In very basic terms, a Trust is an agreement initiated by the Owner of a certain asset or assets, whereby the Owner (who) could be called the Founder) appoints certain other people to look after the asset or assets – which the owner now places into the care of the Trust.
This type is established when a Founder wants to create a Trust as part of their Will. This Trust will not be activated until the Founder’s death. Such Trusts are especially common in the case of the Founder having family maintenance responsibilities.
The Trust would take care of the living dependents who cannot receive an inheritance, i.e. Minor Children. A Trust also safeguards the inherited assets of other dependents from creditors’ claims and takes care of the needs of those dependents when the departed Founder cannot.
During the Founder’s lifetime, the assets in the Truth remain completely under the control of the Founder but, after the Founder dies the Trust is activated and comes into existence.
In the other extreme, an Inter VivosTrust is established between the living and managed by the Trustees for the beneficiary or beneficiaries. This means that the Founder is alive whilst the Inter VivosTrust is being administered by the Trustees but relinquishes direct control over the assets held in the Trust.
There are those occasions where Founders are not willing to relinquish complete control of their assets held in Trust; or where the Trust is being used as a tax shelter. In such cases where Founders or Trustees fail to honour the true nature of the Trust structure, the act of transferring assets to the Trust in an attempt to safeguard said assets is unlawful. Such cases make a mockery of the whole structure of a Trust which is founded to safeguard assets from the claims of creditors and meeting the needs of living dependants. When such illegal actions take place, they can be reversed by Order of a Court of Law and creditors can still lay claim.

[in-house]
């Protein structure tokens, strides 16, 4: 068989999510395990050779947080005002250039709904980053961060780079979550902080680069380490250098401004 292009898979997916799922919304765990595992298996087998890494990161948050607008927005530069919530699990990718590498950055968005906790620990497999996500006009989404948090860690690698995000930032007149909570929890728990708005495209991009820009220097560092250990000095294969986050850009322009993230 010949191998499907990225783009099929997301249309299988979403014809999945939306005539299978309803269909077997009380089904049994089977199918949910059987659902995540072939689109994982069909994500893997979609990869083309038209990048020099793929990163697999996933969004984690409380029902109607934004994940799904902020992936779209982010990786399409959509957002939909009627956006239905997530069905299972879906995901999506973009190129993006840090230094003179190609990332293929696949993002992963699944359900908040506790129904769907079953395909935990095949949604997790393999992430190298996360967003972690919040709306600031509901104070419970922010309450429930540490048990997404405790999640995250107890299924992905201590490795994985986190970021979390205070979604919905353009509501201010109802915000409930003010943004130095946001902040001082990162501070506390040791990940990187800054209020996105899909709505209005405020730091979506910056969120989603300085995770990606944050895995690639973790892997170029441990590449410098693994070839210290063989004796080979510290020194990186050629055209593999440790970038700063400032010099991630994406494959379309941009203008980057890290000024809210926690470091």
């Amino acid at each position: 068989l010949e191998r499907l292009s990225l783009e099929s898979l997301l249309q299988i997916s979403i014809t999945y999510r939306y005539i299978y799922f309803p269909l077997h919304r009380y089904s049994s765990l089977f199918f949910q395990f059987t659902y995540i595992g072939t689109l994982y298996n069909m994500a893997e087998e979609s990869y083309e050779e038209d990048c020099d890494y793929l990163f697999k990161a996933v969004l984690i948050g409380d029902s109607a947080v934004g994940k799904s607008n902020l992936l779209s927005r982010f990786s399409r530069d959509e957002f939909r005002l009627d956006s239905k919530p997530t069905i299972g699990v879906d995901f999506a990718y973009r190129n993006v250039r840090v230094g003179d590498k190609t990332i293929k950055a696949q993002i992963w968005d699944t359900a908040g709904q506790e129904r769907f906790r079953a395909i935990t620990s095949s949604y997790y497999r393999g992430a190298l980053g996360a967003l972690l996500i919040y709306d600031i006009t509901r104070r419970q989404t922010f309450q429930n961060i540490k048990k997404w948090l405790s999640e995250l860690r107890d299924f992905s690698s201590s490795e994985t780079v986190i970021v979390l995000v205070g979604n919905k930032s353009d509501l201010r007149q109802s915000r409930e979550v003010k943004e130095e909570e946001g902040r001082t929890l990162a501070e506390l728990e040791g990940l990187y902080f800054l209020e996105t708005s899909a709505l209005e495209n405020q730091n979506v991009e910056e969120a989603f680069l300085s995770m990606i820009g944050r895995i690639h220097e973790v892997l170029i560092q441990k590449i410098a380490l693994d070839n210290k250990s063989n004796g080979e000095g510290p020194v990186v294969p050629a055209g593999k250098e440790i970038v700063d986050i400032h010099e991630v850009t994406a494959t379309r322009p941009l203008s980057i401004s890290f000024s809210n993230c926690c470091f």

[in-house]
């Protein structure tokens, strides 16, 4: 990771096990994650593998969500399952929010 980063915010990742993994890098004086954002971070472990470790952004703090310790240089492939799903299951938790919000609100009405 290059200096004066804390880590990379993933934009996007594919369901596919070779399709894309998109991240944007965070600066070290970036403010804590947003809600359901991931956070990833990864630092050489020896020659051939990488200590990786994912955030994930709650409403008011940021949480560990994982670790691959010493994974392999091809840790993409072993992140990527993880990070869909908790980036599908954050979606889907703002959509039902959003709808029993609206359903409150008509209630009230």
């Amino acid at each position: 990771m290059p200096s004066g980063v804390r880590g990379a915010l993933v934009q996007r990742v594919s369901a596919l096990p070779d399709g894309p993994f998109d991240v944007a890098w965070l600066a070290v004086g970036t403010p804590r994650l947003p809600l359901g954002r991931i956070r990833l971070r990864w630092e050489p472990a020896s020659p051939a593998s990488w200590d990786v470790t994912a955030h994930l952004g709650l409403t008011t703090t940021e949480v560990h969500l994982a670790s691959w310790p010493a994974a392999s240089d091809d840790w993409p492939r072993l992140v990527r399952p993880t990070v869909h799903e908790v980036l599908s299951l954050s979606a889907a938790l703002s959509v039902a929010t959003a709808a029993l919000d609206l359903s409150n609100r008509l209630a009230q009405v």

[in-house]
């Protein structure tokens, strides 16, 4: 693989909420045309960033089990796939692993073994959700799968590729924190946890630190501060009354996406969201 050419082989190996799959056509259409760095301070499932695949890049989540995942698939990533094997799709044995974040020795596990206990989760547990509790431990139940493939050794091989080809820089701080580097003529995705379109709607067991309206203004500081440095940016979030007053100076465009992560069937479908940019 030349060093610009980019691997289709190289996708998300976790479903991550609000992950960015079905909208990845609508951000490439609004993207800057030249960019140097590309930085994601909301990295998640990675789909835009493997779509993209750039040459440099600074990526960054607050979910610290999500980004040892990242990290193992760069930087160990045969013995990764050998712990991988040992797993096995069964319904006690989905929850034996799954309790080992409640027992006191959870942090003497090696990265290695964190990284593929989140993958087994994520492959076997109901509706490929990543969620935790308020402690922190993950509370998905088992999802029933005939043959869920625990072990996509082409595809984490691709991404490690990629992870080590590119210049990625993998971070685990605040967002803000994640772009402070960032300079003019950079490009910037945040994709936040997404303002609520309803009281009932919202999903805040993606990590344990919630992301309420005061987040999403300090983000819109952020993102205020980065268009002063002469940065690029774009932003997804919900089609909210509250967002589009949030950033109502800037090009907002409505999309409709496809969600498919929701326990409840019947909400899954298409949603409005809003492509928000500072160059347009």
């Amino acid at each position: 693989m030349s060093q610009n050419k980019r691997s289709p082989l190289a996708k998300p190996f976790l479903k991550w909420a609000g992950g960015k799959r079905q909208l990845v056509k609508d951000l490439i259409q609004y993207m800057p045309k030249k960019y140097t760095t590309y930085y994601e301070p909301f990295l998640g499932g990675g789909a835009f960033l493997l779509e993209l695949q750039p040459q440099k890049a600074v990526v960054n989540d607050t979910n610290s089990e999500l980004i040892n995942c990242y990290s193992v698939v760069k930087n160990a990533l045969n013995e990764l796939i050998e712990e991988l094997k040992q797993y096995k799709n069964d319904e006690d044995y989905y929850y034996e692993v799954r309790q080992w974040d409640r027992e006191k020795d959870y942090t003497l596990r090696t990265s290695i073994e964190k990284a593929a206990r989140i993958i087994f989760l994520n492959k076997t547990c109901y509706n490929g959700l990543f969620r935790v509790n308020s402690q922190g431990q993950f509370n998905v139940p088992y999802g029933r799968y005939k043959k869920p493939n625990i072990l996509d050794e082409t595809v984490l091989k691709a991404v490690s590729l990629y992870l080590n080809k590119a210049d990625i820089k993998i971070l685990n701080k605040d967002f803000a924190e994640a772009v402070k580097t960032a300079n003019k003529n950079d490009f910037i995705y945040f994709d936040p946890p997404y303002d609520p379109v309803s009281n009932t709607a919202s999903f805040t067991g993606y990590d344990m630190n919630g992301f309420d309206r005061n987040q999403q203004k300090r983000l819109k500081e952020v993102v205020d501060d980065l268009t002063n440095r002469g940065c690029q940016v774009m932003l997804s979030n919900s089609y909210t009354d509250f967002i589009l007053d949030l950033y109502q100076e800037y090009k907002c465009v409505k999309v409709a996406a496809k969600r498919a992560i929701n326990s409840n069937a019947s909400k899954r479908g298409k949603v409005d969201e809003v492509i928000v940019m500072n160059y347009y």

There are a number of advantages to placing assets in a Trust for estate planning purposes.
These advantages include:
The careful use of Trusts can also be quite useful in planning for the continuity and stability of both structures and commercial transactions:
Permanence planning can be assisted by holding company shares in a Trust. This move usually ensures business continuity after death, with minimal interruption. By carefully selecting the most appropriate people to be shareholders or directors of your business, and by executing the most appropriate agreements, this could also prevent unnecessary disputes over ownership or sale after your death.
Trusts are also used to safeguard the shareholding of employee share schemes in certain commercial transactions, such as Broad-Based Black Economic Empowerment projects.
Generally speaking, Trusts are not cheap, so only income generating assets are suitable. They are also complex and it is wise to obtain expert legal advice before embarking on such a project.